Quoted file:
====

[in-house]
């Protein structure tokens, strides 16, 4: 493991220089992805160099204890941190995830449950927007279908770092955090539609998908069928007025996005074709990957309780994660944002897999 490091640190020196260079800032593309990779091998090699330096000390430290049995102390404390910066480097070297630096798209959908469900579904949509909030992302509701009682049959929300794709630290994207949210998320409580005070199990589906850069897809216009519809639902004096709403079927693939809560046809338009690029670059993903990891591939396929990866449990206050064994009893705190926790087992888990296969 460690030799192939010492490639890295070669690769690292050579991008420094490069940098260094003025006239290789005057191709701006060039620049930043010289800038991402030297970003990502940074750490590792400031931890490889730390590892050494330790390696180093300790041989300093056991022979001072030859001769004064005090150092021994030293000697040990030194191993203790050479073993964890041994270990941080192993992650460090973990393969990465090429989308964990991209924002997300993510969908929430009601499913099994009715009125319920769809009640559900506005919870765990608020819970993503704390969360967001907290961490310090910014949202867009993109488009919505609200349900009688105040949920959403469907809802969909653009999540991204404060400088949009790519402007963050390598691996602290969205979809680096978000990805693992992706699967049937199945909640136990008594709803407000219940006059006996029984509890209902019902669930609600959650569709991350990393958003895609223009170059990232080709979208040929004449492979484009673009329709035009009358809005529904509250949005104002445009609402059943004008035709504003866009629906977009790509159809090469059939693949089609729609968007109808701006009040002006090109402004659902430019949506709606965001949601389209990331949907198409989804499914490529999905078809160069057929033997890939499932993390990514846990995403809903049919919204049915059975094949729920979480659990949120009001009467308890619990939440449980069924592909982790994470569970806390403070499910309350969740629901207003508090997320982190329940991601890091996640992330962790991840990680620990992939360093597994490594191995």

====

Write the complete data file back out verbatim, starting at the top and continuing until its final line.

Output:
[in-house]
């Protein structure tokens, strides 16, 4: 493991220089992805160099204890941190995830449950927007279908770092955090539609998908069928007025996005074709990957309780994660944002897999 490091640190020196260079800032593309990779091998090699330096000390430290049995102390404390910066480097070297630096798209959908469900579904949509909030992302509701009682049959929300794709630290994207949210998320409580005070199990589906850069897809216009519809639902004096709403079927693939809560046809338009690029670059993903990891591939396929990866449990206050064994009893705190926790087992888990296969 460690030799192939010492490639890295070669690769690292050579991008420094490069940098260094003025006239290789005057191709701006060039620049930043010289800038991402030297970003990502940074750490590792400031931890490889730390590892050494330790390696180093300790041989300093056991022979001072030859001769004064005090150092021994030293000697040990030194191993203790050479073993964890041994270990941080192993992650460090973990393969990465090429989308964990991209924002997300993510969908929430009601499913099994009715009125319920769809009640559900506005919870765990608020819970993503704390969360967001907290961490310090910014949202867009993109488009919505609200349900009688105040949920959403469907809802969909653009999540991204404060400088949009790519402007963050390598691996602290969205979809680096978000990805693992992706699967049937199945909640136990008594709803407000219940006059006996029984509890209902019902669930609600959650569709991350990393958003895609223009170059990232080709979208040929004449492979484009673009329709035009009358809005529904509250949005104002445009609402059943004008035709504003866009629906977009790509159809090469059939693949089609729609968007109808701006009040002006090109402004659902430019949506709606965001949601389209990331949907198409989804499914490529999905078809160069057929033997890939499932993390990514846990995403809903049919919204049915059975094949729920979480659990949120009001009467308890619990939440449980069924592909982790994470569970806390403070499910309350969740629901207003508090997320982190329940991601890091996640992330962790991840990680620990992939360093597994490594191995």